“The Felix” was loaded and ready for a fun boondocking adventure through forest and desert, ghost towns and lava flows, rainbow colored ridges and badlands. Central New Mexico is a splendid place to explore and discover wildlife, geology and spectacular scenery.
Come on along with us for 4 days of camping fun in the Land of Enchantment.
In an effort to escape the blistering temperatures brought on by a mid-July heat dome, we decided to take a cooling hike high above Albuquerque. At 10,000+ feet, the trails along the top of Sandia Mountain are a refreshing contrast to the dry desert habitats we usually enjoy.
Up high there are spruce, fir and aspen trees surrounding lush meadows full of blooming wildflowers. On the margins we found flying, flitting, perching and singing some of the prettiest birds we’ve seen all season. Let me share some of the fun facts I learned about two of these birds; the Violet-green Swallow and the Northern Flicker.
A swooping, darting and sometimes hovering flycatcher, the Western Kingbird is such fun to watch. When they aren’t performing an aerial ballet to outmaneuver and catch a flying insect, you can find them on a favorite perch actively looking for their next meal to wing on by.
These lemon-breasted, robin-sized birds are easy to recognize. Just look up when you hear non-stop chittering and chatting and you’re likely to find a Western kingbird.
“The Felix” was back in action for another camping adventure into the wilds of New Mexico. For a few days we enjoyed spending time at one of our favorite dry campgrounds, Datil Well. Then on one day we unhooked truck from trailer and headed further afield to explore a seldom visited area of the Cibola National Forest ….. the Sawtooth Mountains.
Yes, I keep a life list of birds! But along with the list (which includes birds from around the world), I also try to learn something about the species logged, and lately I’ve been enjoying sketching them too.
It’s been a while since a new-to-me bird species came into view. So it was doubly exciting when I was able to increase my list by two on two consecutive days. Meet the Scott’s Oriole and the Hermit Thrush.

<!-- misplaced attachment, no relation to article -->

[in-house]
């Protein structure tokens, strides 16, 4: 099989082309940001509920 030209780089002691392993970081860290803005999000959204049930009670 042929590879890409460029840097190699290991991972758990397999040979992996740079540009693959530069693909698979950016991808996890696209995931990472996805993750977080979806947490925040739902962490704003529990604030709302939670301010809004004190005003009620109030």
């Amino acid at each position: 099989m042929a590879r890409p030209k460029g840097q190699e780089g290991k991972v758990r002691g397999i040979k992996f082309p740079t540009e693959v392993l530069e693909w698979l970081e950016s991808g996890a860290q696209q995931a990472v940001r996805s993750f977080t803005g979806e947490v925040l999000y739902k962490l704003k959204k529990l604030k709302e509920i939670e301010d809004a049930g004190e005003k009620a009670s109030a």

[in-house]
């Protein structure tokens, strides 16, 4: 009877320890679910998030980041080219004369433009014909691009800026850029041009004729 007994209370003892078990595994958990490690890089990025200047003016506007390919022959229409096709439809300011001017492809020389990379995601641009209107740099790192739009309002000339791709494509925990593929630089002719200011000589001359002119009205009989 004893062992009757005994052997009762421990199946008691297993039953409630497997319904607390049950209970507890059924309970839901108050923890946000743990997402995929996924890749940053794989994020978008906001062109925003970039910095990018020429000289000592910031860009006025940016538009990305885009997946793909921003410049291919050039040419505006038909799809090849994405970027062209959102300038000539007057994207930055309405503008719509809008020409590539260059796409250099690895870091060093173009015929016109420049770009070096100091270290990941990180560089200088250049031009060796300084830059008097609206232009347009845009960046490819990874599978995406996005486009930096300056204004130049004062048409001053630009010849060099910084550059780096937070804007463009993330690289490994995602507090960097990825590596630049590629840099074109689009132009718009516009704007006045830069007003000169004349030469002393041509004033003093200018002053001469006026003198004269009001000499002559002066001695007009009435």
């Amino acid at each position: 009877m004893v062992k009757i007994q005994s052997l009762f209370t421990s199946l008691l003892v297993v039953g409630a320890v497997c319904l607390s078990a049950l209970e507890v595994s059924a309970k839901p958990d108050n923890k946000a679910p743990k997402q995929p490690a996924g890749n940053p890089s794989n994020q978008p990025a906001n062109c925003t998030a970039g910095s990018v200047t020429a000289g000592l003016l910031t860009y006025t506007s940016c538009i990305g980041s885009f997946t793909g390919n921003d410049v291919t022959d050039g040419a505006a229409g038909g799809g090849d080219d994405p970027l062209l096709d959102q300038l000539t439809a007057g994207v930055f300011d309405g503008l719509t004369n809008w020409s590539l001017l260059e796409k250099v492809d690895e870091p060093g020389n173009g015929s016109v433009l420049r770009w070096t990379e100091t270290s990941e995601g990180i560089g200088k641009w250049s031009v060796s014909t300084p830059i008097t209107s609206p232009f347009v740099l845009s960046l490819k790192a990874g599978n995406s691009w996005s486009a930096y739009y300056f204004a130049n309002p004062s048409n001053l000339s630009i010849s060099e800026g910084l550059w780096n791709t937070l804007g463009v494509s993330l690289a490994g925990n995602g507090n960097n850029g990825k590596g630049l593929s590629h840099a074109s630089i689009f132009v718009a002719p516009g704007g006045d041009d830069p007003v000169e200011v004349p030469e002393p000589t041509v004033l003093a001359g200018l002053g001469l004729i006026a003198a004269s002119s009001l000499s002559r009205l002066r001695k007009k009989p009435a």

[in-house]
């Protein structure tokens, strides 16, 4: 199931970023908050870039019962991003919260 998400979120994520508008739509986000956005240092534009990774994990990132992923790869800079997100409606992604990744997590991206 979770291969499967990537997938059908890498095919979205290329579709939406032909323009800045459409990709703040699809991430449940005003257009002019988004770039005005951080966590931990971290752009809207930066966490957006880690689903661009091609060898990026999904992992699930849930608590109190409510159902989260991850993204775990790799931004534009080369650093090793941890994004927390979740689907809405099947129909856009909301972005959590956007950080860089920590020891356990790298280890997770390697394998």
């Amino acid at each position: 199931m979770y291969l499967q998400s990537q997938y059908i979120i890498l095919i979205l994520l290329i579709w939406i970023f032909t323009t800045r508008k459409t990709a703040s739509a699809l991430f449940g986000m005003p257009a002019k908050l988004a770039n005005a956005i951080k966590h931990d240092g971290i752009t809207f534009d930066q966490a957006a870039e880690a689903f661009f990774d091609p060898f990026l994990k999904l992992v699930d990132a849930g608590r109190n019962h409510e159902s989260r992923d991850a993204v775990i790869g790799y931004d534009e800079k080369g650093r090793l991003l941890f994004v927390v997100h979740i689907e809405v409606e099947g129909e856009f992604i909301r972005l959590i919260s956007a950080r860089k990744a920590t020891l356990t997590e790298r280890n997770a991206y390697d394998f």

“From the spillway below Cochiti Dam to the headwaters of Elephant Butte Reservoir, the Middle Rio Grande Bosque is more than a cottonwood woodland or forest. It is a whole riparian (or riverside) ecosystem…..”
This is how “A Field Guide to the Plants and Animals of the Middle Rio Grande Bosque”1 begins, and on June 26th, the Master Naturalists’ trainees spent quality time touring and learning about the nature of this very special area.
Hummingbirds are one of the most fascinating and beautiful bird species that come to our yard each summer. The black-chinned, the broad-tailed, and the feisty rufous are the three species we see most often. Competition for nectar can be fierce, and it’s exciting to watch their aerial acrobatics as they buzz back and forth to determine the “owner” of our flowers!
It’s all about nectar ….. a commodity somewhat scarce in the desert, especially during a drought.
What a successful breeding season it’s been! Our backyard bird population exploded in size during May. with the addition of dozens of youngsters. The house finches have been the most prolific, and watching the newbies spar at the waterbowl or compete for the best perch on the feeders has been hilarious. But I’ve had the most fun getting to know the newest addition to the spotted towhee clan …….
We packed up camp at the Angel Peak campground early in the morning, and bounced back down 8 miles of washboard road towards the highway. Along the way we pulled into several picnic areas with scenic overlooks and ooohed and aaaaahed at the spectacular Kutz Canyon from many angles. Every stop was worth it..
But then a new destination was calling …… about 70 miles southeast ….. over the Continental Divide to Cuba Mesa.